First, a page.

Much of our subjective sense of well-being emanates from the degree of efficacy and purpose we feel. When the process of dying is better managed, not just better medicated, one is able to experience not only a good death, but a good life to the very end.

Gawande also includes three models for physician-patient relationships, first introduced by Emanuel & Emanuel (1992).

These models include,

  • Paternalistic— physicians possess the critical knowledge and expertise to make the right choice for our patients, who are passive and assend to recommendations
  • Informative— physicians provide vital information to patients, who are then wholly responsible for making the decision
    • “This relationship works best when the choices are clear, the trade-offs are straightforward, and people have clear preferences.”
  • Interpretive— physicians help patients determine what is best for them based on their values and priorities

Elon Musk

Musk is an increasingly controversial figure and arguably an ass wipe of a human being. Despite the less appealing elements of his personality, I’ve long admired his Herculean work ethic and intense focus on prolonging the existence of humanity by combating climate change and making our species multi-planetary.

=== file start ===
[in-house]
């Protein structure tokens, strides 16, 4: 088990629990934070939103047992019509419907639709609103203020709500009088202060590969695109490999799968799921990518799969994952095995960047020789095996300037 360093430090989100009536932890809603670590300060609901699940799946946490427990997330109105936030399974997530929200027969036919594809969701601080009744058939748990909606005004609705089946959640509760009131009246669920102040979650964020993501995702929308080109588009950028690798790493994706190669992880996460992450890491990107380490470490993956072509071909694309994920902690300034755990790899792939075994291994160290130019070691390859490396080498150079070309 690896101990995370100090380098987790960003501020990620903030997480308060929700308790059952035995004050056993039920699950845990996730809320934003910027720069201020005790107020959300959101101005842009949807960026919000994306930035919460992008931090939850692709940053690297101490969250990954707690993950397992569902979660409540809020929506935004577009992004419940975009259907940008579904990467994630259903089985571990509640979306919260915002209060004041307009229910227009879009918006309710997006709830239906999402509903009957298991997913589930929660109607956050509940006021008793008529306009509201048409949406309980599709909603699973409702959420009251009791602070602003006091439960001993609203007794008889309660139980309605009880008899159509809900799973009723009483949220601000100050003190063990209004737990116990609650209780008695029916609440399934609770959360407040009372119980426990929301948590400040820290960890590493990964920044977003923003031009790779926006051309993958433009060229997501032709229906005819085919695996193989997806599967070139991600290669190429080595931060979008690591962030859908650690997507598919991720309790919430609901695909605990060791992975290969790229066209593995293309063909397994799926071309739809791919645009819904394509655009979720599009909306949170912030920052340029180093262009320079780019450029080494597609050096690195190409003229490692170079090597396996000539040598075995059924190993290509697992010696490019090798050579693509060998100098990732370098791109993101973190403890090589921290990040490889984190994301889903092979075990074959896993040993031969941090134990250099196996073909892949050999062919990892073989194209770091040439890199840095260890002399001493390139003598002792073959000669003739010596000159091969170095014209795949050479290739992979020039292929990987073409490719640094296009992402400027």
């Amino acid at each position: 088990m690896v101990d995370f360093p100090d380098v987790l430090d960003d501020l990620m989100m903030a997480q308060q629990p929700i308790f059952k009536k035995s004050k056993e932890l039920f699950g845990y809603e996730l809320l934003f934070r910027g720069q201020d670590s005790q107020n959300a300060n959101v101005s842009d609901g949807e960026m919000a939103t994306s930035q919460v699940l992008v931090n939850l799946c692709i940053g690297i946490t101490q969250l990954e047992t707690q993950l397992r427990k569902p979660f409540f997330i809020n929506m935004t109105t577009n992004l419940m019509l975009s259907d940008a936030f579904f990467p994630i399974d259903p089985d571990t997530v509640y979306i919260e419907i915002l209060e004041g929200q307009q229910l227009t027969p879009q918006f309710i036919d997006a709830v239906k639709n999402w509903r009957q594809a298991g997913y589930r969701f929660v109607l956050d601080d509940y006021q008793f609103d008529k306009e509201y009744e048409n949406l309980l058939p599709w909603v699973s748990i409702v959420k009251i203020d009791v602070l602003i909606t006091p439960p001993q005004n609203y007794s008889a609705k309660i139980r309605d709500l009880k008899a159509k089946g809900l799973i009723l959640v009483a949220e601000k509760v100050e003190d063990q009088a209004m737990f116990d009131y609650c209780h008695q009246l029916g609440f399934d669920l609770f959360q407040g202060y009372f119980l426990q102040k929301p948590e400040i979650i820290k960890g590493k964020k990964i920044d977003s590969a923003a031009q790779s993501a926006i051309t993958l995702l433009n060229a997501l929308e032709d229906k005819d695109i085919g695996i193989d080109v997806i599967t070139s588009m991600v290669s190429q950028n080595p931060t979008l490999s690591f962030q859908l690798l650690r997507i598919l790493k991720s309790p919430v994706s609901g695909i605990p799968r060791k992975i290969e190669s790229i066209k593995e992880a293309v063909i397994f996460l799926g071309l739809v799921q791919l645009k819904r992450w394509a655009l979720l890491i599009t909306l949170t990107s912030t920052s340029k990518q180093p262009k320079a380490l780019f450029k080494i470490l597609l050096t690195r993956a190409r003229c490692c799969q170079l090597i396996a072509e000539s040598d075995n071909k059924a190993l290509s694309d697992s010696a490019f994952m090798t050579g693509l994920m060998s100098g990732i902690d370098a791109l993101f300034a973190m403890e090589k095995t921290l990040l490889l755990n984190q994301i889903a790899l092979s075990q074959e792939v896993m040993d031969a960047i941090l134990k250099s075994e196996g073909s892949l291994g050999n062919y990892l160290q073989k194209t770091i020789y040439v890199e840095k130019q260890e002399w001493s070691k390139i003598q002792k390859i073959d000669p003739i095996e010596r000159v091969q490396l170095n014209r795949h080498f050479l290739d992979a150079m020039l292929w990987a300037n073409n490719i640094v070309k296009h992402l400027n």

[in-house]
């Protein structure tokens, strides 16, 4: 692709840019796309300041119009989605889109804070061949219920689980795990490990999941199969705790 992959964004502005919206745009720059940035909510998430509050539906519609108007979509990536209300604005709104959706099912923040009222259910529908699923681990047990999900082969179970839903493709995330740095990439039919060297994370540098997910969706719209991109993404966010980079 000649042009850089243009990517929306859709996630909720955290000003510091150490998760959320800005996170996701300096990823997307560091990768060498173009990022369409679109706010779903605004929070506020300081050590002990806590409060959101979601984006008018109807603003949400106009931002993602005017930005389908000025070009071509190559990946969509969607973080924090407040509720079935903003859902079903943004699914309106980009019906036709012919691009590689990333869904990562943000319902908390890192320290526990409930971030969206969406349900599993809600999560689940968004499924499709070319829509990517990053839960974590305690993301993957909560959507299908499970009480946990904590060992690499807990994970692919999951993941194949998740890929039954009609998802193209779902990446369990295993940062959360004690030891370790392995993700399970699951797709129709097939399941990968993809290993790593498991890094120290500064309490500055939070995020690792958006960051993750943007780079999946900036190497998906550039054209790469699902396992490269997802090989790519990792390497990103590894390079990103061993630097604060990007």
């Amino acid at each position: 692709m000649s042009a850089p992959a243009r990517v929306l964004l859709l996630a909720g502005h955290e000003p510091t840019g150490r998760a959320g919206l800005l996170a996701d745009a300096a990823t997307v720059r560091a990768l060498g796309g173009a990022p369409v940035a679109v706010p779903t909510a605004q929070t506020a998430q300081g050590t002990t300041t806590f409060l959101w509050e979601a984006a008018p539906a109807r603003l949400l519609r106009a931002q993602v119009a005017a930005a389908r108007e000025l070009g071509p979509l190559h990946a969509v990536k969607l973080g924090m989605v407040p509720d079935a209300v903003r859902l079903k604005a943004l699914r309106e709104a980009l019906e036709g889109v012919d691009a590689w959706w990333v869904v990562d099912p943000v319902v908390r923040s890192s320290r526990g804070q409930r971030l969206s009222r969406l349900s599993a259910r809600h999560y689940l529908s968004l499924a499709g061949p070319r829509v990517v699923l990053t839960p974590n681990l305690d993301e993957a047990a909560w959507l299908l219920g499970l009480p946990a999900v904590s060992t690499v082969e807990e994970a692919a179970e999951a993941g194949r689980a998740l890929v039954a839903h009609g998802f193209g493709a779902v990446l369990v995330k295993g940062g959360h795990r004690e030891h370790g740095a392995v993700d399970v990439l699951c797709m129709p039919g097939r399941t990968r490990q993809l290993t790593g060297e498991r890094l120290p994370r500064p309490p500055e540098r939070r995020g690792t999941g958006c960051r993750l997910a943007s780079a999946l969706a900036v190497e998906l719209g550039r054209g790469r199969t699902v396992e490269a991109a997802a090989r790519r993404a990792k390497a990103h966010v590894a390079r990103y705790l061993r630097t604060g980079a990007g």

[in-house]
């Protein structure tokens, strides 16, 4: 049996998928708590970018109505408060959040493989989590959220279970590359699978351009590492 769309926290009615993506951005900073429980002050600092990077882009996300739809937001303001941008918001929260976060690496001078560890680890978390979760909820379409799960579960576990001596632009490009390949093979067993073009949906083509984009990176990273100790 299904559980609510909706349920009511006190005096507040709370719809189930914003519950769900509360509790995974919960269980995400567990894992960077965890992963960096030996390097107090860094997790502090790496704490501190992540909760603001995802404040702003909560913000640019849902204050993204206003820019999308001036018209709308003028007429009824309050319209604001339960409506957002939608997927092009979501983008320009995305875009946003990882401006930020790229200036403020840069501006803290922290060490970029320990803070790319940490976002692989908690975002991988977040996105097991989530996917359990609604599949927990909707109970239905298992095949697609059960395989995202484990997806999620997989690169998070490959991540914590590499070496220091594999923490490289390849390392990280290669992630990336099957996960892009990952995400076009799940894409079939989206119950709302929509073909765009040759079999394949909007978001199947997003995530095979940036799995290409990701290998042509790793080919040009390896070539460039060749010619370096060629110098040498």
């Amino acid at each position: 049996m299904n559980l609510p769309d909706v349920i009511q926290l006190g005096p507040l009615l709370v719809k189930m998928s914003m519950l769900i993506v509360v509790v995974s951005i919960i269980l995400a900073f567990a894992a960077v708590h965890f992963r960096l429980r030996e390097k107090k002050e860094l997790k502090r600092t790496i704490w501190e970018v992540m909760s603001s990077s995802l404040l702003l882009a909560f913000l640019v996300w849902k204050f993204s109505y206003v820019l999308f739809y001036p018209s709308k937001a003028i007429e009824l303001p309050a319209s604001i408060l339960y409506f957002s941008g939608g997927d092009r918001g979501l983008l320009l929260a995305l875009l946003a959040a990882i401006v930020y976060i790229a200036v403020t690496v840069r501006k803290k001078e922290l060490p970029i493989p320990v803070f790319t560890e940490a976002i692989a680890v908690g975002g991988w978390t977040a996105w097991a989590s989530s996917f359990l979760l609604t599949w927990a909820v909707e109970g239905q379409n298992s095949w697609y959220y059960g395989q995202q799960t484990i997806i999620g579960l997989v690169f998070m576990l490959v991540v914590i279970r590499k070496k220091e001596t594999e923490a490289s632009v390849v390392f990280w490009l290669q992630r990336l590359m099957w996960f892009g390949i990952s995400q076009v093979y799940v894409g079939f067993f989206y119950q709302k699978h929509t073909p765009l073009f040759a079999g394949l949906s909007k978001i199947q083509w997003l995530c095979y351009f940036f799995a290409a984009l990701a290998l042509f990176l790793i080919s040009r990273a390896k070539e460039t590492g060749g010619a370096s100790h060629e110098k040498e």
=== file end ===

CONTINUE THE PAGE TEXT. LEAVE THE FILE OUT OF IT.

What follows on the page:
This biography, the only which Musk has authorized, showcases the extent of his determination and vision.

In his thirties, for instance, he is quoted as saying,

“If there was a way that I could not eat, so I could work more, I would not eat. I wish there was a way to get nutrients without sitting down for a meal.”

Musk’s thoughts on the dangers of AI and the likelihood of simulation argument are also especially compelling.

Where Musk falls short of my admiration is in his widely-reported disregard for individual humans. His focus centers on the whole of our species, putting the cart squarely before the horse.